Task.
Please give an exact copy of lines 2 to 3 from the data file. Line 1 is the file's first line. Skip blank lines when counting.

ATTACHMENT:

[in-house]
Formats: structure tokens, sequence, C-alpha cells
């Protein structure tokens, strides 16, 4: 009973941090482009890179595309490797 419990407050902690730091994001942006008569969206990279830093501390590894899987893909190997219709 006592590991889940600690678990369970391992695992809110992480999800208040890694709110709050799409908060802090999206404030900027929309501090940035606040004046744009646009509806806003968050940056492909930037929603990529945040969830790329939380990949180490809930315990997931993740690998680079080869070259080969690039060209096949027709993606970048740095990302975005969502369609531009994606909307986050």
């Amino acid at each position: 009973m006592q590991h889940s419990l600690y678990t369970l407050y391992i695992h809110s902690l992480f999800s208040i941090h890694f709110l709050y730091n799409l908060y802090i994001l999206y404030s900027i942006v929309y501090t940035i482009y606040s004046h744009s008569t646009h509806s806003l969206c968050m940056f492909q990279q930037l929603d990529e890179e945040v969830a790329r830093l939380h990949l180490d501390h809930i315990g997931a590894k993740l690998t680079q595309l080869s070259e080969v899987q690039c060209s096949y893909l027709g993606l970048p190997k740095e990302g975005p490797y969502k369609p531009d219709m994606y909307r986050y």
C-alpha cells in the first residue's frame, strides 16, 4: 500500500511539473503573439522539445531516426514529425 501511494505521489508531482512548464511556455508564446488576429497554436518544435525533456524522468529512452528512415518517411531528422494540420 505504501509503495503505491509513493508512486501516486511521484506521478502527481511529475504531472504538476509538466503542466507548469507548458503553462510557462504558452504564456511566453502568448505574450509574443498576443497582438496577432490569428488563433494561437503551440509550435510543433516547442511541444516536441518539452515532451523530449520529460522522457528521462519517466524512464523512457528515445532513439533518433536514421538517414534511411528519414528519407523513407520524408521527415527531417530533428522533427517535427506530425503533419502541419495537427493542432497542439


Formats: structure tokens, sequence, C-alpha cells
């Protein structure tokens, strides 16, 4: 009973941090482009890179595309490797 419990407050902690730091994001942006008569969206990279830093501390590894899987893909190997219709 006592590991889940600690678990369970391992695992809110992480999800208040890694709110709050799409908060802090999206404030900027929309501090940035606040004046744009646009509806806003968050940056492909930037929603990529945040969830790329939380990949180490809930315990997931993740690998680079080869070259080969690039060209096949027709993606970048740095990302975005969502369609531009994606909307986050």